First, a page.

World Library  
Flag as Inappropriate
Email this Article

Ball clay

Article Id: WHEBN0005801630
Reproduction Date:

Title: Ball clay  
Author: World Heritage Encyclopedia
Language: English
Subject: Pottery, Geology of Devon, Bovey Heath, Bovey Formation, Sea pottery
Collection: Clay, Geology of Devon, Pottery
Publisher: World Heritage Encyclopedia
Publication
Date:
 

Ball clay

Ball clays are kaolinitic sedimentary clays that commonly consist of 20-80% kaolinite, 10-25% mica, 6-65% quartz. Localized seams in the same deposit have variations in composition, including the quantity of the major minerals, accessory minerals and carbonaceous materials such as lignite.[1] They are fine-grained and plastic in nature, and, unlike most earthenware clays, produce a fine quality white-coloured pottery body when fired, which is the key to their popularity with potters.

Ball clays are relatively scarce deposits due to the combination of geological factors needed for their formation and preservation. They are mined in parts of the Eastern United States and from three sites[2] in Devon and Dorset in South West England.[3] They are commonly used in the construction of many ceramic articles, where their primary role, apart from their white colour, is to either to impart plasticity or to aid rheological stability during the shaping processes.

Contents

  • History 1
  • See also 2
  • Notes 3
  • References 4

History

The name "ball clay" is believed to derive from the time when the clay was mined by hand. It was cut into 15 to 17-kilogram cubes and during transport the corners of the cubes became rounded off leaving "balls".[1]

The ceramic use of ball clays in Britain dates back to at least the Roman era. More recent trade began when a clay was needed to construct tobacco pipes in the 16th and 17th century.[4] In 1771 Josiah Wedgwood signed a contract for 1400 tons a year of ball clay with Thomas Hyde of Purbeck,[note 1] enabling him to fire thinner walled ceramics.[5]

See also

Notes

References

  1. ^ a b "What is ball clay?". Industrial Minerals Association - North America. Retrieved 2008-08-05. 
  2. ^ The Bovey Basin in South Devon, the Petrockstowe Basin in North Devon and the Wareham Basin in South Dorset.
  3. ^ Highley, David; Bloodworth, Andrew; Bate, Richard (2006). "Ball Clay - Mineral Planning Factsheet" (pdf file). British Geological Survey. Retrieved 2008-08-05. 
  4. ^ "The Widespread Use of Ball Clay". Introduction to Ball Clays. The Ball Clay Heritage Society. Retrieved 2008-08-05.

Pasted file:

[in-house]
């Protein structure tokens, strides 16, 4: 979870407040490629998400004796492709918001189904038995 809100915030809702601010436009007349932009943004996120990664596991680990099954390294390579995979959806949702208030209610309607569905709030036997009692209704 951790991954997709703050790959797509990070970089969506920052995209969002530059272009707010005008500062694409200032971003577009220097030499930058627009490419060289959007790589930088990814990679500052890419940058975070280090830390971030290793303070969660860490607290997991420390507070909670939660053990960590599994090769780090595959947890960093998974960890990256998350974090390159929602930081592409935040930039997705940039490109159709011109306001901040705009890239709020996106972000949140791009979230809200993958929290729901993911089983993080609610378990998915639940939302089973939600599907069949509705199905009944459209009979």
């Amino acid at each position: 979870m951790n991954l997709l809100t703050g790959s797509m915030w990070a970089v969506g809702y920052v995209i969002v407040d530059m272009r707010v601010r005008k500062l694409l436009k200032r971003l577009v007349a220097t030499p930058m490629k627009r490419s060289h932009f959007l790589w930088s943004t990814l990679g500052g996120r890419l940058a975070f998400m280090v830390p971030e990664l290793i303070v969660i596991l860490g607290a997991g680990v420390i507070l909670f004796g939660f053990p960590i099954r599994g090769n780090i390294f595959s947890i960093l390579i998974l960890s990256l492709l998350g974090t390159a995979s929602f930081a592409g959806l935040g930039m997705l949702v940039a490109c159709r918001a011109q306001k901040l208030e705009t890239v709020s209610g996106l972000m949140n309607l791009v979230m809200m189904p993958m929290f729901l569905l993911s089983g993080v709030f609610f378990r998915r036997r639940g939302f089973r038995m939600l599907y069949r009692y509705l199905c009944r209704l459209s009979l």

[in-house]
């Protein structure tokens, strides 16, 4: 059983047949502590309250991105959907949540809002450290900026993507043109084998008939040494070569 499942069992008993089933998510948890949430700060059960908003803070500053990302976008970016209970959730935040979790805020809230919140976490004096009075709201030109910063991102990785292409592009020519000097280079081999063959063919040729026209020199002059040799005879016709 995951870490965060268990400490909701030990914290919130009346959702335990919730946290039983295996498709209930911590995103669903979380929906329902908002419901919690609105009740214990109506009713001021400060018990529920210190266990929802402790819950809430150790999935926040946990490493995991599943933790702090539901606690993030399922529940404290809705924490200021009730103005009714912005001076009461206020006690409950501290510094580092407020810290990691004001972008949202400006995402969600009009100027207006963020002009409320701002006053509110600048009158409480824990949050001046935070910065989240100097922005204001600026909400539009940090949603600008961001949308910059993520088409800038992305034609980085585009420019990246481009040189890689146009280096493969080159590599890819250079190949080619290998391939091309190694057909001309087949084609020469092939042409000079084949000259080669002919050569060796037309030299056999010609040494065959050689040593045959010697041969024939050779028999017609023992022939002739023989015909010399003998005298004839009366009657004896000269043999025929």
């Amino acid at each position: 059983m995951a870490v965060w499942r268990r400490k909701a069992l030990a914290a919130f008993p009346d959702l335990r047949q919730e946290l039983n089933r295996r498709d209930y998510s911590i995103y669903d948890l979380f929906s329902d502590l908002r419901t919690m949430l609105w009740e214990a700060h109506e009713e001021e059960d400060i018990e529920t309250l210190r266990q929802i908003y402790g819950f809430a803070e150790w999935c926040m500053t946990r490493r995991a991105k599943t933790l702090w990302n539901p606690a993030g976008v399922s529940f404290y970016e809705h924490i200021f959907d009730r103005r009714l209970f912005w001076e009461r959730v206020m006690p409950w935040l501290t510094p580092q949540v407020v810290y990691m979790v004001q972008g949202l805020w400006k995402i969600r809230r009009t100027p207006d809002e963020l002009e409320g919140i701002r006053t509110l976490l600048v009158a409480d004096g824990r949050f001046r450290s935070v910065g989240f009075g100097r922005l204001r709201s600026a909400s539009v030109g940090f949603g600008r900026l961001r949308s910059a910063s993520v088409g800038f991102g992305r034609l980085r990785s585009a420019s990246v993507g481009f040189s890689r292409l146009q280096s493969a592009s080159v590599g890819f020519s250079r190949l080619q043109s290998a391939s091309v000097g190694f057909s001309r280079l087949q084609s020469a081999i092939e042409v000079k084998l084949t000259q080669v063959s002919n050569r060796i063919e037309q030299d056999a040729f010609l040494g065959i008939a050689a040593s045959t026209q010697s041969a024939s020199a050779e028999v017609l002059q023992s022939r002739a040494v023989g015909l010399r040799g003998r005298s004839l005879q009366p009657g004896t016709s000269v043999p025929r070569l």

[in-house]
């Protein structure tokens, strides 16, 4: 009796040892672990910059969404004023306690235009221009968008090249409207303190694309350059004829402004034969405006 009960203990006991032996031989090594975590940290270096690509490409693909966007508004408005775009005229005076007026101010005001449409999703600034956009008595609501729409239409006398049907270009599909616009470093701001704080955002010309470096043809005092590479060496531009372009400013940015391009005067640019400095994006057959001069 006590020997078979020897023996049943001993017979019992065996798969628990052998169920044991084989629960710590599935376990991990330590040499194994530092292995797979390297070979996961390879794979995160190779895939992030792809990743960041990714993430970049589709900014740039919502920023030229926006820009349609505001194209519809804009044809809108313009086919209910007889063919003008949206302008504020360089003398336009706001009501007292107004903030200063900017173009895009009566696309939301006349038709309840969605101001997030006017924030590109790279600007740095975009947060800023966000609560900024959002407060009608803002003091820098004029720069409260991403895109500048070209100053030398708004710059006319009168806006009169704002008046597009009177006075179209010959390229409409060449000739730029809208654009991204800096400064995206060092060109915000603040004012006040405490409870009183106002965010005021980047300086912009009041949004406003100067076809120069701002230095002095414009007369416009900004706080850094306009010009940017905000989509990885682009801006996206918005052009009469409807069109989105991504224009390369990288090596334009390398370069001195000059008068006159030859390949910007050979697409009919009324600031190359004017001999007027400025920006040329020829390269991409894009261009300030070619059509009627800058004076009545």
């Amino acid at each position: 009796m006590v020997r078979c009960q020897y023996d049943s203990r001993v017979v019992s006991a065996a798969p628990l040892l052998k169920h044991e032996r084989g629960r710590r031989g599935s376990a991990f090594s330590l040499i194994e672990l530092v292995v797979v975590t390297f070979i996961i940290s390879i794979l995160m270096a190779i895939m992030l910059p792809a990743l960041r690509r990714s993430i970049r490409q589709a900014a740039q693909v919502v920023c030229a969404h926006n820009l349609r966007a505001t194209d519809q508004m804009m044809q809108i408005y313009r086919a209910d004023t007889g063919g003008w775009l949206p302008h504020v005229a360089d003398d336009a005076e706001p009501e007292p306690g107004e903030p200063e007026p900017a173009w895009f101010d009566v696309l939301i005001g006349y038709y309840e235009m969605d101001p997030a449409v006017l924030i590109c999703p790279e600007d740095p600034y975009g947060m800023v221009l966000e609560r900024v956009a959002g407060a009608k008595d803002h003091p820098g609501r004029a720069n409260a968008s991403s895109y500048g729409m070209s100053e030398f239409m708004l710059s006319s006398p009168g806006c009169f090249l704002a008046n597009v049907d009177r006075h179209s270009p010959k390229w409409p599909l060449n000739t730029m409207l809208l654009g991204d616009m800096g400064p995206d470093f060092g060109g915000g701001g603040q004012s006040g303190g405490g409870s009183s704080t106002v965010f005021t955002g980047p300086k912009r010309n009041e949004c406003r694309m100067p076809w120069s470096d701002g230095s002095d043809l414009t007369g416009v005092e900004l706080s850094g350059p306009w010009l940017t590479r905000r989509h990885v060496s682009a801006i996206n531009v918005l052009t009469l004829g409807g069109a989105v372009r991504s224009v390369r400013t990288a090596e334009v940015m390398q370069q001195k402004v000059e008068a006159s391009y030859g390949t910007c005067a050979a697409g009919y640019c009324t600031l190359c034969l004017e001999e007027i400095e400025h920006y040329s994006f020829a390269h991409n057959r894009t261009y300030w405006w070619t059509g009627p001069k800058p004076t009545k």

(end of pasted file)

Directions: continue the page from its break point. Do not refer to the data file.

5. ^ "History of Ball Clay - Swanage Railway". The Purbeck Mineral & Mining Museum. Retrieved 2008-08-05. 
This article was sourced from Creative Commons Attribution-ShareAlike License; additional terms may apply. World Heritage Encyclopedia content is assembled from numerous content providers, Open Access Publishing, and in compliance with The Fair Access to Science and Technology Research Act (FASTR), Wikimedia Foundation, Inc., Public Library of Science, The Encyclopedia of Life, Open Book Publishers (OBP), PubMed, U.S. National Library of Medicine, National Center for Biotechnology Information, U.S. National Library of Medicine, National Institutes of Health (NIH), U.S. Department of Health & Human Services, and USA.gov, which sources content from all federal, state, local, tribal, and territorial government publication portals (.gov, .mil, .edu). Funding for USA.gov and content contributors is made possible from the U.S. Congress, E-Government Act of 2002.
 
Crowd sourced content that is contributed to World Heritage Encyclopedia is peer reviewed and edited by our editorial staff to ensure quality scholarly research articles.
 
By using this site, you agree to the Terms of Use and Privacy Policy. World Heritage Encyclopedia™ is a registered trademark of the World Public Library Association, a non-profit organization.
 


Copyright © World Library Foundation. All rights reserved. eBooks from Project Gutenberg are sponsored by the World Library Foundation,
a 501c(4) Member's Support Non-Profit Organization, and is NOT affiliated with any governmental agency or department.